Outside the ring, Floyd "Money" Mayweather is far from practical. Once the lavish star steps between the ropes, he transforms into a calculated wizard who will ride his savvy to a win over Saul "Canelo" Alvarez.
The undefeated boxer owns a house worth an estimated $9 million, but he can easily afford it by boxing smart, sensible fights rather than going for the knockout blow that often makes stars. According to Forbes' Kurt Badenhausen, Mayweather will earn a record $41.5 million for his fight against Alvarez at the MGM Grand Garden Arena on Saturday night.
He'll earn that money by beating Alvarez is 12 tough, grueling rounds.
Despite his larger-than-life stature as boxing's top celebrity, Mayweather has achieved that fame through defense. According to CompuBox, Mayweather's opponents have connected on 17 percent of their punches, making his elusiveness a sight to behold.
CompuBox also calculates fighters' plus/minus rates, which subtracts that opposing connection percentage from the boxer's offensive connection percentage. Mayweather holds a plus-24 differential that blasts past Alvarez's plus-18.
And Alvarez has the second-most efficient mark in that category.
No fighter in the sport mixes Mayweather's offensive and defensive effectiveness. His speed makes him a nearly impossible target to take down while he capitalizes with accurate and swift punches.
His feline quickness has not deteriorated with age. In fact, the 36-year-old has relied more on his craftiness during his veteran years, winning seven of his last nine matches by decision. His last knockout, which came in September 2011 against Victor Ortiz, drew much controversy and was deemed by many as a "sucker punch."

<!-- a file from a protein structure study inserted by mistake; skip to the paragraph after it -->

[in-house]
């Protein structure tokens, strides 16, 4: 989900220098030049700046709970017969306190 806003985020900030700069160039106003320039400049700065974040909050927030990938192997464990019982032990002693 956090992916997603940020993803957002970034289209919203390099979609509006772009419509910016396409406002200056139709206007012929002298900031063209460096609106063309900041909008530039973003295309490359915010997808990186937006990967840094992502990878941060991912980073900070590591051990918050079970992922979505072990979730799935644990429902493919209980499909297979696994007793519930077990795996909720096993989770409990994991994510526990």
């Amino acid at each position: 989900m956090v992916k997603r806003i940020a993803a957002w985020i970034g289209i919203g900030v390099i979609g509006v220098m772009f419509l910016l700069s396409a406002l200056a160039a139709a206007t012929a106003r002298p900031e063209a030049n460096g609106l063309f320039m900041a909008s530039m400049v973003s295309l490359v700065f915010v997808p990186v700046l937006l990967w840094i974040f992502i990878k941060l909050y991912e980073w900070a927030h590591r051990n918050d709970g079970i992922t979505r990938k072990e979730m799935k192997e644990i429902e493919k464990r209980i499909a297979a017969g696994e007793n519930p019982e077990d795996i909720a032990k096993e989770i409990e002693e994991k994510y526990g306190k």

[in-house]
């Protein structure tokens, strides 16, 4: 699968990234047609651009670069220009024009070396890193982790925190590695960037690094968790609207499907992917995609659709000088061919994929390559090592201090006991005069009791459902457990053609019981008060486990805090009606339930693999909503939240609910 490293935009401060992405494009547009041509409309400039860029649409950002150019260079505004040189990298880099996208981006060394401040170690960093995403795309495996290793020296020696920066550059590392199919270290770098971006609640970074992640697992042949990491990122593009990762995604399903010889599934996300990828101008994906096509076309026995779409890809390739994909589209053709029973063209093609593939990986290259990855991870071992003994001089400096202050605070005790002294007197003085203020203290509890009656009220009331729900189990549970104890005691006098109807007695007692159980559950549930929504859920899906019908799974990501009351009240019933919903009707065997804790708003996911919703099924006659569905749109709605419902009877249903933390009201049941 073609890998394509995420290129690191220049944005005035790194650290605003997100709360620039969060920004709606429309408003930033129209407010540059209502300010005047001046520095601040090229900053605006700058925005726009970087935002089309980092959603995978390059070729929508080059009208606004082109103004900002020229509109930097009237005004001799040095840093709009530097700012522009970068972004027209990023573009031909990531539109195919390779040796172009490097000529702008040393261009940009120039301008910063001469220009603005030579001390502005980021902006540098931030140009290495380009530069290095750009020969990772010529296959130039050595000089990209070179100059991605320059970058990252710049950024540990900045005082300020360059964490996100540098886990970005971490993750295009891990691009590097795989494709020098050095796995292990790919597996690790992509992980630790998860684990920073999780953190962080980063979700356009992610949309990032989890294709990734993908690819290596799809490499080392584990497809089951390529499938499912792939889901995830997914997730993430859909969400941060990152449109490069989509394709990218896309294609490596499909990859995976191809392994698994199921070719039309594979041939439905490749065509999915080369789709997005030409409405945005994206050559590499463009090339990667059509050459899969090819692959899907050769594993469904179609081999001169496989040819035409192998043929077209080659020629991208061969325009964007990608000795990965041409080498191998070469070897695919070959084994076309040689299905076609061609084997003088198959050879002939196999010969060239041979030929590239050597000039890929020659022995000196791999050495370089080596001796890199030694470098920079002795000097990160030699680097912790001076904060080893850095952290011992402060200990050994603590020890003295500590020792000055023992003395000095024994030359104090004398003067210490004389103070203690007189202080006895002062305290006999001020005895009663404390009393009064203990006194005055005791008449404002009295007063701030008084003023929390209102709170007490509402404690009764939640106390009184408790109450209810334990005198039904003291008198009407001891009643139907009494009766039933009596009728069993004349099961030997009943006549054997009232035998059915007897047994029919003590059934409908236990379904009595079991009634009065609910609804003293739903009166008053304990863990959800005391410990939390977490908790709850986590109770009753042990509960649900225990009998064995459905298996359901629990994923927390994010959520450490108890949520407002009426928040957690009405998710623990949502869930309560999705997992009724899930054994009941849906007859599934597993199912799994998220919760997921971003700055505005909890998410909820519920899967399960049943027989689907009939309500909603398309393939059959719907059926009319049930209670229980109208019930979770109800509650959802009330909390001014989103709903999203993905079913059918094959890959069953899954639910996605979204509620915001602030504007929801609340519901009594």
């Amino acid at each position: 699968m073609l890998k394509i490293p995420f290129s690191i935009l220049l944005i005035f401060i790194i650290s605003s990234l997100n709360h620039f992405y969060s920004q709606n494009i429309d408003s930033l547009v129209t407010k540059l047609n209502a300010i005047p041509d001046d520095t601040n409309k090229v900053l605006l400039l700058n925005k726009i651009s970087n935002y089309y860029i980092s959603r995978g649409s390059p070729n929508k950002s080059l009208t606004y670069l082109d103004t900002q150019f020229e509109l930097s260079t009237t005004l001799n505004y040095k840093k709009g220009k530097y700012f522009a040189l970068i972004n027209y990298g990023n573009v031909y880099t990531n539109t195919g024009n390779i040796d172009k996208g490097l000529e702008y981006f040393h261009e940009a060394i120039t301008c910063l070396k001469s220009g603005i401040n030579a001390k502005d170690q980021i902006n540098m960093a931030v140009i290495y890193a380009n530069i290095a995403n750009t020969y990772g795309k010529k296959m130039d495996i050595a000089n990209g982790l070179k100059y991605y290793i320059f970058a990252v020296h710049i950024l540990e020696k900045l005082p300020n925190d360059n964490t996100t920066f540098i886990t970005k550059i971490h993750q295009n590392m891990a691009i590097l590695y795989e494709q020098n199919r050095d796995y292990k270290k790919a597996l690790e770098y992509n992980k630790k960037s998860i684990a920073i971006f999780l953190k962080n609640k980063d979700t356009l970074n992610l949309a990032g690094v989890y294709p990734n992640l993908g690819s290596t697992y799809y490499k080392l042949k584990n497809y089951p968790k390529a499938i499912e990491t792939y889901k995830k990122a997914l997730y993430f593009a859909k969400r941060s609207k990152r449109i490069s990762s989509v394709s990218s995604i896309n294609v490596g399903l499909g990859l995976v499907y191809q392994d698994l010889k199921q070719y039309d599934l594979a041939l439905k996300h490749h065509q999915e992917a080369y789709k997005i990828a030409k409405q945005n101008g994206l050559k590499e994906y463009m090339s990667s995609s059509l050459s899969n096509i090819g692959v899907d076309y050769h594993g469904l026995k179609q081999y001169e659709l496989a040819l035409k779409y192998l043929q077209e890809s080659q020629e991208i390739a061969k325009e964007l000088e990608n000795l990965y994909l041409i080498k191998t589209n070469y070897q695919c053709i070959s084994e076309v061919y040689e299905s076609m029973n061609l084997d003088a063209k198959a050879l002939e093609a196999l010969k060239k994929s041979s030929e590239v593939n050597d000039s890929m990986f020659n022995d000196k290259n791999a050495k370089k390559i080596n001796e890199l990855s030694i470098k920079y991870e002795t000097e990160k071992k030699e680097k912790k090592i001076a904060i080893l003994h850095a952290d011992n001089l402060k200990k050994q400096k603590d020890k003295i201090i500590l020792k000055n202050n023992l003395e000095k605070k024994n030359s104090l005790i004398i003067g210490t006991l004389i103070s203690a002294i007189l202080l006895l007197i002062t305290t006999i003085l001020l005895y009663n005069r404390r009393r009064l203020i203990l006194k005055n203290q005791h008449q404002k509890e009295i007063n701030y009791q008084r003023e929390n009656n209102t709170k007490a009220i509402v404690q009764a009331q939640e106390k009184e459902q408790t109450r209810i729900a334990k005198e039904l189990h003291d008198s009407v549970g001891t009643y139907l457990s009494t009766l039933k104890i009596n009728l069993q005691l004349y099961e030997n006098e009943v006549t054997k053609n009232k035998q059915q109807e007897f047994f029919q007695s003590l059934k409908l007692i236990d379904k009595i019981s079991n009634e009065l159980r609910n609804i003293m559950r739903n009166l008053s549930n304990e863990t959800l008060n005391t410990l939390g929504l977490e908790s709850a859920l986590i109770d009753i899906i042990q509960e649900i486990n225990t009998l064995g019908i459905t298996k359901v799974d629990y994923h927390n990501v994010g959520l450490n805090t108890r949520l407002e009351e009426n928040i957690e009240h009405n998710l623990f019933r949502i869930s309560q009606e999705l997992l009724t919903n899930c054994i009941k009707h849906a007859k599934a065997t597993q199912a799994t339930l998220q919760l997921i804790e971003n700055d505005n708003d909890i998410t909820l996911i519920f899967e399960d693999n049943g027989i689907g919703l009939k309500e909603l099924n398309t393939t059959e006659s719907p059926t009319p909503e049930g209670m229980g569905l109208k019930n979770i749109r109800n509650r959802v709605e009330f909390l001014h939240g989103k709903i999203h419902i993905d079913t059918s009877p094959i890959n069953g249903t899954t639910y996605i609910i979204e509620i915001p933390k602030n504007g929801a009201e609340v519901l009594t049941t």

Unlikely to catch Alvarez napping during the biggest fight of the 23-year-old's life, Mayweather must slowly pick apart his young adversary before fatigue hits. Despite Canelo's youth and power advantage, his aggressive style will force him to exert more energy while Mayweather saves up for the waning rounds.
Then Mayweather can put the bout out of reach, perhaps even securing a knockout of his own.
Alvarez will be hungry for a KO, which presents his best chance at tainting Mayweather's 44-0 record. Needing a big punch against a top-notch defender who doesn't get knocked down is a risky gambit that is unlikely to pay off.
When someone is paid $41.5 million, the pressure mounts to perform in exceptional fashion, giving fans an exceptional moment to talk about for days and weeks to come. Mayweather is too experienced of a fighter to succumb to that mindset, and he'll play it safe with a mindful, no-frills victory by decision that will preserve his status as champion and "The One."
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